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mgf of continuous random variables

nacho

Active member
Sep 10, 2013
156
i have a simple enough question

Find the MGF of a continuous random variable with the PDF:

f(x) = 2x, 0<x<1

I understand MGF is calculated as:

$$M(S) = \int_{-\infty}^{+\infty} e^{Sx} f(x)dx$$

which would give me

$$\int_{-\infty}^{+\infty} e^{Sx} 2xdx$$
but how would i compute this integral?


edit: scratch that. I think i am on the right track here, someone check?

if Y = aX + b, then
$$M_{y}(S) = E[e^{2S}] = e^{S}E[E^{2Sx}]$$

$$M_{y}(S) = e^S \int_{0}^{1}e^{2Sx}dx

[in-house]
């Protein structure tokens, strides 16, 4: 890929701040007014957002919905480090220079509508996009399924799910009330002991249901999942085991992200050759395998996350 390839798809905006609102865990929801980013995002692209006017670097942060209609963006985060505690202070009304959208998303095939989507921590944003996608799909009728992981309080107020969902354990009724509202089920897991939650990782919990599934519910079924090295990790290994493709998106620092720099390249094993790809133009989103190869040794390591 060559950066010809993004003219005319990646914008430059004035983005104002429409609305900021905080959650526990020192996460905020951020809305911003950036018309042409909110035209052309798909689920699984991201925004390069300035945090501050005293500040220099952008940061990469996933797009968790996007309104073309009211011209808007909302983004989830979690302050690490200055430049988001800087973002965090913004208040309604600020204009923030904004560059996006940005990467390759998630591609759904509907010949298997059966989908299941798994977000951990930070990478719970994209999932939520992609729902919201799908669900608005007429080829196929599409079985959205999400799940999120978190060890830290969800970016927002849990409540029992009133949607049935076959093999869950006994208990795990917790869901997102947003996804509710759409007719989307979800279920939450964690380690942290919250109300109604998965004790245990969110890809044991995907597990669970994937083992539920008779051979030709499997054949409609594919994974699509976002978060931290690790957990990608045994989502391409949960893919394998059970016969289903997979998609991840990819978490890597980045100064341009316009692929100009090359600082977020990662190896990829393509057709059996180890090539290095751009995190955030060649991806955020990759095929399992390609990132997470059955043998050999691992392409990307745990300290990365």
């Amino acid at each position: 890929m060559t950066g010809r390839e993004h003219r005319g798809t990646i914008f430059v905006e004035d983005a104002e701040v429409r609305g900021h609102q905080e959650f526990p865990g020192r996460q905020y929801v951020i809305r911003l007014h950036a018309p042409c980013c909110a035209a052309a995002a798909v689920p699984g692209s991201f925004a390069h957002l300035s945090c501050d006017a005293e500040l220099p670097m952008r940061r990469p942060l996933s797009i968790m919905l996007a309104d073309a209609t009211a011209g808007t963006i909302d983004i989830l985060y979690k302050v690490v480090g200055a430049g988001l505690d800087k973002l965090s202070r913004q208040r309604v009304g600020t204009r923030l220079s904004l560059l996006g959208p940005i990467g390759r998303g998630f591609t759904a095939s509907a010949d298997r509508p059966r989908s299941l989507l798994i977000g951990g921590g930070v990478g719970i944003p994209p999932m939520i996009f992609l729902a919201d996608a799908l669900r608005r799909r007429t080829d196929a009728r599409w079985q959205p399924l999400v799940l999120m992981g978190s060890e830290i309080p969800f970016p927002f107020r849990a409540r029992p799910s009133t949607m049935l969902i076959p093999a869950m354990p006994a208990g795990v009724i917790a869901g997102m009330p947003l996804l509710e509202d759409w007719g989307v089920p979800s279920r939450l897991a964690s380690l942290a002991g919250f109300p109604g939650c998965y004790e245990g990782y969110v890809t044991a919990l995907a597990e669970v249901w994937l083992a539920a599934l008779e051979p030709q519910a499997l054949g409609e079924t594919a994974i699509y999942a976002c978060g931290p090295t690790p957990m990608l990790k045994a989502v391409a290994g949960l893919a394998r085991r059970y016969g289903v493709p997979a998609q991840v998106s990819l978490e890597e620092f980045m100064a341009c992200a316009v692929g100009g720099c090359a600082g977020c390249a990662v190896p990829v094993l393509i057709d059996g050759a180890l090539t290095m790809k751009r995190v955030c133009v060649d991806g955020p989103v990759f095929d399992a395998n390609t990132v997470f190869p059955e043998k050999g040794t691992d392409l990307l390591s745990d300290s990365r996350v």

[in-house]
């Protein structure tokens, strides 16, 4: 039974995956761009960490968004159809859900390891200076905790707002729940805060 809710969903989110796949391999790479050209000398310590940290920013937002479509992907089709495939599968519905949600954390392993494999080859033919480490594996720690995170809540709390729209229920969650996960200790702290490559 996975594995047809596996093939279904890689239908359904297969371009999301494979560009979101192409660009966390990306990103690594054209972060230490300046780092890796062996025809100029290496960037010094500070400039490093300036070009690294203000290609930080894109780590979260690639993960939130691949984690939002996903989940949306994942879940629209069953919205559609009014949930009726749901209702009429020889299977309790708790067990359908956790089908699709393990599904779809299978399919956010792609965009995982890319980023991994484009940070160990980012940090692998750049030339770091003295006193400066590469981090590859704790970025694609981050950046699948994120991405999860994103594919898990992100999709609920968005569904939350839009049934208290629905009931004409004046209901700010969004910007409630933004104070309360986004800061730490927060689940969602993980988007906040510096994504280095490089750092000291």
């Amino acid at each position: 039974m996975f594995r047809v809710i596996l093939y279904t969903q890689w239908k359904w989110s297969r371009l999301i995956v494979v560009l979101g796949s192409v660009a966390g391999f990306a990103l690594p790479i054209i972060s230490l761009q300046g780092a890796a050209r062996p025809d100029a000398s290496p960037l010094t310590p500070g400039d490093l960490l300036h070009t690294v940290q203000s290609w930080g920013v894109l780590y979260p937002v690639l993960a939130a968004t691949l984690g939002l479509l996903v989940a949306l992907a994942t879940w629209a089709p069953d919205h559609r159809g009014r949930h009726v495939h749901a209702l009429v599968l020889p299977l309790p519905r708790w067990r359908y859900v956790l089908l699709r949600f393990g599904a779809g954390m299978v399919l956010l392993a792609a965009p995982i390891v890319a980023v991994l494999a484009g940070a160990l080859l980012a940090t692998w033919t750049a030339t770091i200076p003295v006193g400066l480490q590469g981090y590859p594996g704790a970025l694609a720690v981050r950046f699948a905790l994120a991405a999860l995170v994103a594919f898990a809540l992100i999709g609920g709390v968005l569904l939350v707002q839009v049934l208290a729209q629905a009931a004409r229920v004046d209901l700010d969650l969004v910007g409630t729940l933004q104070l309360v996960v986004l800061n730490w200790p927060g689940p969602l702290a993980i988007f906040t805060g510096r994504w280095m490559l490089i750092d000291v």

= ... $$

$$= e^{S}(\frac{e^{2S}}{2s} - \frac{1}{2S}) $$
Is this correct?/ Am I on the correct track?

On another note, let's celebrate me getting the hang of latex! Yay (Clapping)
 
Last edited:

Evgeny.Makarov

Well-known member
MHB Math Scholar
Jan 30, 2012
2,493
I understand MGF is calculated as:

$$M(S) = \int_{-\infty}^{+\infty} e^{Sx} f(x)dx$$

which would give me

$$\int_{-\infty}^{+\infty} e^{Sx} 2xdx$$
but how would i compute this integral?
Integrating by parts gives \[\int_{0}^{1} e^{Sx}2x\,dx =2\frac{e^s(s-1)+1}{s^2}\]You can check WolframAlpha.

if Y = aX + b, then
$$M_{y}(S) = E[e^{2S}] = e^{S}E[E^{2Sx}]$$
What? Where did $a$ and $b$ go? Also, $M_Y(S)=E[e^{YS}]$, not $E[e^{2S}]$.
 

springfan25

New member
Mar 3, 2012
14
Edit: previous poster already replied